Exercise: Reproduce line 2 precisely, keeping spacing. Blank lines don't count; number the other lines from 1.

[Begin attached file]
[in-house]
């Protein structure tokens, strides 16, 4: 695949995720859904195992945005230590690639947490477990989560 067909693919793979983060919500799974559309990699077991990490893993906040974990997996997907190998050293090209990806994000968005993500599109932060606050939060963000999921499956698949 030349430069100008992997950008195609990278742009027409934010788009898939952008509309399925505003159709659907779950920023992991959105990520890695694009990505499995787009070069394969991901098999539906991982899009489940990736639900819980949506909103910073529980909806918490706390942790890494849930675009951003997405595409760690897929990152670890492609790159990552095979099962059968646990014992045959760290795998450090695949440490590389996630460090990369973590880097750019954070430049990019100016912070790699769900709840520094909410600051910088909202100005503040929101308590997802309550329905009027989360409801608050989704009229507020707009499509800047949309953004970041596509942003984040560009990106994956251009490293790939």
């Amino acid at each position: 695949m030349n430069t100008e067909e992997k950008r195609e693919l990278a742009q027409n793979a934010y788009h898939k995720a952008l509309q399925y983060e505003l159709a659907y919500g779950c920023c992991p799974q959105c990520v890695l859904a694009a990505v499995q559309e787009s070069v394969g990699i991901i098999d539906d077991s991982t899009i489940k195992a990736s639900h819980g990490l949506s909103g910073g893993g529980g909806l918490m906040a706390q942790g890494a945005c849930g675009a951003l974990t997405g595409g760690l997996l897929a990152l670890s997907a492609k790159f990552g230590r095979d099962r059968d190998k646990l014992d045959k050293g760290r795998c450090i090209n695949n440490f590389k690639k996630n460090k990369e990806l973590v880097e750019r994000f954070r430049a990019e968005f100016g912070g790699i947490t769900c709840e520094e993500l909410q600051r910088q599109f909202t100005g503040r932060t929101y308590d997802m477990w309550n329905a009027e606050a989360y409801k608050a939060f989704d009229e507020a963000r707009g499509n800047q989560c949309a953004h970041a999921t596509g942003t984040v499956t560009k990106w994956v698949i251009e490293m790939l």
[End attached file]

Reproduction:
């Protein structure tokens, strides 16, 4: 695949995720859904195992945005230590690639947490477990989560 067909693919793979983060919500799974559309990699077991990490893993906040974990997996997907190998050293090209990806994000968005993500599109932060606050939060963000999921499956698949 030349430069100008992997950008195609990278742009027409934010788009898939952008509309399925505003159709659907779950920023992991959105990520890695694009990505499995787009070069394969991901098999539906991982899009489940990736639900819980949506909103910073529980909806918490706390942790890494849930675009951003997405595409760690897929990152670890492609790159990552095979099962059968646990014992045959760290795998450090695949440490590389996630460090990369973590880097750019954070430049990019100016912070790699769900709840520094909410600051910088909202100005503040929101308590997802309550329905009027989360409801608050989704009229507020707009499509800047949309953004970041596509942003984040560009990106994956251009490293790939």